D.J.N.: We don't look at markets in terms of countries, but as specific cities or local markets that, in a way, compete against one another. In terms of attracting Western capital, Warsaw competes against Prague, while Prague competes against Budapest or Berlin. This competition constitutes potential that creates a number of development opportunities, potential that is utilized by investors and developers. I would like to emphasize that, contrary to appearances, not only big cities have large "capacity" and offer prospects for interesting projects. For example in the Czech Republic, we have ongoing projects in the large city of Brno and in Hradec Kralove as well. We have put many new housing units on the market in each of these cities. Residential construction had been developing rapidly, especially over the past five to six years, and the driving force has largely been the quickly expanding range of mortgage loans on offer. This market is still a long way from saturation. Apart from that, Orco as a developer tries to diversify what it offers, constantly adapting it to client expectations and requirements. That's why our new strategic approach to business involves a special focus on sustainable development and environmental protection in our projects. We are also the ones who launched turnkey apartments on the Polish market instead of the usual developer standard.

Has the real estate sector in Central and Eastern Europe suffered from the U.S. subprime mortgage crisis? Will prices drop and investment opportunities be limited, for example in Warsaw?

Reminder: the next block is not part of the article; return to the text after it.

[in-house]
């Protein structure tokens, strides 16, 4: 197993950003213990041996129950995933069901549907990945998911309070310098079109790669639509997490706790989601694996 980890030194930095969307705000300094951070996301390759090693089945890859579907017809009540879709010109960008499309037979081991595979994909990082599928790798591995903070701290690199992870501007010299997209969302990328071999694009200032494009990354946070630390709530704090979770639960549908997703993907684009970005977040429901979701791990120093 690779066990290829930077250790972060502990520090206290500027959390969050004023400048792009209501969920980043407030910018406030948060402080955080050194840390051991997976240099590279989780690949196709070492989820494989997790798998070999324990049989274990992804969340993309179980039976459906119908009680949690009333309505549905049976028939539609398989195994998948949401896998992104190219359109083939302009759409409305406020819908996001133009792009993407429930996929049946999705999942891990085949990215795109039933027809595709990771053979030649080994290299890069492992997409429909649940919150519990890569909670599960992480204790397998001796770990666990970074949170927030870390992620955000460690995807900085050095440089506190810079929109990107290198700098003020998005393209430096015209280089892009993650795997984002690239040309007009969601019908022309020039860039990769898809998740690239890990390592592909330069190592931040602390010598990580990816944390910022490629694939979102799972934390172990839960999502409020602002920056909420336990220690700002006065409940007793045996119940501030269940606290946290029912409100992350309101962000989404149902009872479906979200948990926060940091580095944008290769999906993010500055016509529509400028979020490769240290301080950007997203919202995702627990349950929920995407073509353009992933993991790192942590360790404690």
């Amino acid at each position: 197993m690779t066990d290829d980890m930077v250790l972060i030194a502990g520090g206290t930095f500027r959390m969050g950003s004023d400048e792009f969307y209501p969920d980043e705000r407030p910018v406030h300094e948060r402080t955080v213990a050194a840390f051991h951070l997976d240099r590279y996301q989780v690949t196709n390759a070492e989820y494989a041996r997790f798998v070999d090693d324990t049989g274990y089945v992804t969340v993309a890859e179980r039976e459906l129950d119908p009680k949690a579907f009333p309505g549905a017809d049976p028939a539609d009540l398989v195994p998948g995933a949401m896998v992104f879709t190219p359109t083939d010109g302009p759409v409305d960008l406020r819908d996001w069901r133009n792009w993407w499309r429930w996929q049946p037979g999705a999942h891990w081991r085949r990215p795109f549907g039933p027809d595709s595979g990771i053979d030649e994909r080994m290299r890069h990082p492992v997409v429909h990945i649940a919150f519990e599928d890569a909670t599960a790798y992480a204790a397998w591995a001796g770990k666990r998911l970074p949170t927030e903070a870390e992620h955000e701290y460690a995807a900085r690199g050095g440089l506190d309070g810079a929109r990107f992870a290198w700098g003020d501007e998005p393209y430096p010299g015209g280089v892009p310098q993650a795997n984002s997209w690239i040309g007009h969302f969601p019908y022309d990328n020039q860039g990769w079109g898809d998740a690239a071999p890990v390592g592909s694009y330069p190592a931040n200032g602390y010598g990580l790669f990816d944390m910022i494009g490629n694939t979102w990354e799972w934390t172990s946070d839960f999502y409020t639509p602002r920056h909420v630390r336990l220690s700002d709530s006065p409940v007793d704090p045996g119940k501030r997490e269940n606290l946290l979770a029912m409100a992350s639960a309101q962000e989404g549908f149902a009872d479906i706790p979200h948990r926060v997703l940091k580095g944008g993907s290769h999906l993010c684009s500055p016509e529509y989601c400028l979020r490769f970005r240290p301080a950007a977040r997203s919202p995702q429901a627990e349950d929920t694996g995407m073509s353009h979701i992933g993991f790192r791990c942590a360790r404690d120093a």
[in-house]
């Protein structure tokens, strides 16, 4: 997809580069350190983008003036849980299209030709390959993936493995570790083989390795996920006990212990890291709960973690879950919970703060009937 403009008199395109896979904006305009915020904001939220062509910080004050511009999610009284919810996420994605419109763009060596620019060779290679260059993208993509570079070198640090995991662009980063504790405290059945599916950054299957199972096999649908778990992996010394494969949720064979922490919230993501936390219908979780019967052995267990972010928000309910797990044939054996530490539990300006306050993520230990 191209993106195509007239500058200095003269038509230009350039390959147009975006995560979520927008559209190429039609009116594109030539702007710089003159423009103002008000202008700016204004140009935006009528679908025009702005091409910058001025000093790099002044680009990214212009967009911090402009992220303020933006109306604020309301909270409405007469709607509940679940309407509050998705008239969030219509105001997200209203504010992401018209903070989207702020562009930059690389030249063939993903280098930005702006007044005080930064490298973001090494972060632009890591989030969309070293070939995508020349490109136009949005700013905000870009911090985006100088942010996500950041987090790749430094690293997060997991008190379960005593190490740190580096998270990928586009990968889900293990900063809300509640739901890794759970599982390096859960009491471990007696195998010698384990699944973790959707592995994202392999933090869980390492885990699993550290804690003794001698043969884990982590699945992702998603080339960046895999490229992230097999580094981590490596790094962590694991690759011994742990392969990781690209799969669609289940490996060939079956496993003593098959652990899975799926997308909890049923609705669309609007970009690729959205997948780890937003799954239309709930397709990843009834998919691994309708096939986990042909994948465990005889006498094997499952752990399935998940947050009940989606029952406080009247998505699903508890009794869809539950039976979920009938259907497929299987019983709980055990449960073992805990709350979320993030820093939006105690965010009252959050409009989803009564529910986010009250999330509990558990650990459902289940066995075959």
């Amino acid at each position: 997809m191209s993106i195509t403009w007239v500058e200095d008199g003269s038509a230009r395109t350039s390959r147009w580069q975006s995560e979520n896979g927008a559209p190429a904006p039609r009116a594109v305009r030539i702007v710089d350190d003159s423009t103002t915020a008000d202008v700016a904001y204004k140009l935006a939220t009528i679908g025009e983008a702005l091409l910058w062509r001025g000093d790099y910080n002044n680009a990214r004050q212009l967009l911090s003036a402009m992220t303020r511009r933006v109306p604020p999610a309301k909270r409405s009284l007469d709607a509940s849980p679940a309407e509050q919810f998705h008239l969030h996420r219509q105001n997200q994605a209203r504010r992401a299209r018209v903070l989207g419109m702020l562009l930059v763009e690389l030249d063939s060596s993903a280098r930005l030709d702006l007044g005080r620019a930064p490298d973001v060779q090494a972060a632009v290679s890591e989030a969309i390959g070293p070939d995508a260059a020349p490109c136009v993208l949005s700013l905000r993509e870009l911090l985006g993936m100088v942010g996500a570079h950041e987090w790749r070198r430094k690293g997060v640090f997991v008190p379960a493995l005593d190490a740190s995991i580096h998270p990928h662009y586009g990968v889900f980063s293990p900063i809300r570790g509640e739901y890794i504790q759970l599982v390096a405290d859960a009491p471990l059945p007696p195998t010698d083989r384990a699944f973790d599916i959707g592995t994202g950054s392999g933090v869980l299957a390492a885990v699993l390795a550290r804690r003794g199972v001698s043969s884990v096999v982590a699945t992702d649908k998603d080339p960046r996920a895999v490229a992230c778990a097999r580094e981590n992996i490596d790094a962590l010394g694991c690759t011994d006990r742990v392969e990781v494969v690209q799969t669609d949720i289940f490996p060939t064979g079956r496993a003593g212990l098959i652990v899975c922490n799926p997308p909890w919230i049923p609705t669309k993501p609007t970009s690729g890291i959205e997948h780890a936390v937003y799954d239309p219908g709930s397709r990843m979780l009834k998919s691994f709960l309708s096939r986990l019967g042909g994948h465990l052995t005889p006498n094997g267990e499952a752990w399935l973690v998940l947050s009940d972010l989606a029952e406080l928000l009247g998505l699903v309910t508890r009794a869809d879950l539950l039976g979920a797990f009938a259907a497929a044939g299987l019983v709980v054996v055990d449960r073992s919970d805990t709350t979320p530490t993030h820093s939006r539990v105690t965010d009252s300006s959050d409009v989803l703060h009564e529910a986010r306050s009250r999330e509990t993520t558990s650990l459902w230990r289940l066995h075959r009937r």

D.J.N.: What we are observing, especially with regard to residential real estate, shouldn't be associated with the term "crisis." In fact, what we have is weakened demand, decreasing housing prices and a temporary buyer's advantage - this resulting from increased supply and increased prices. From our point of view, however, this is a time of correction or momentary cooling, which is more the effect of the huge, even fantastic price growth up to the end of 2006. It has little in common with the U.S. subprime crisis, whose effects have rather led to changes in mortgage banking. Banks offering mortgage loans are showing a tendency to broaden their spread and increase their margin-this has grown by 10 basis points on average. Requirements concerning the buyer's own contribution to the price of a home have toughened as well-it was around 10 percent before, now banks usually demand 20-30 percent. This has only an indirect impact on the real estate market.

Does Orco's development strategy include redevelopment of existing historical buildings to provide new functions, for example old industrial facilities?
A.B. Redevelopment and brownfield projects-as opposed to greenfield projects which are built from scratch-are elements of the sustainable approach we are promoting in our corporate policy and philosophy. And in fact we are converting and renovating many historical buildings, saving them from ruin. That was the start of our operations on the Czech market and now in Hungary. In Budapest, we are converting the former stock exchange headquarters, while in Berlin we have redeveloped a total of 80,000 square meters. In Warsaw, our projects of this type include a tenement house on Mokotowska Street and the Regina Hotel building. I think, in the future, ŁódĽ and Cracow will offer certain opportunities in this respect, but we must not forget that these are much more difficult and costly projects to complete.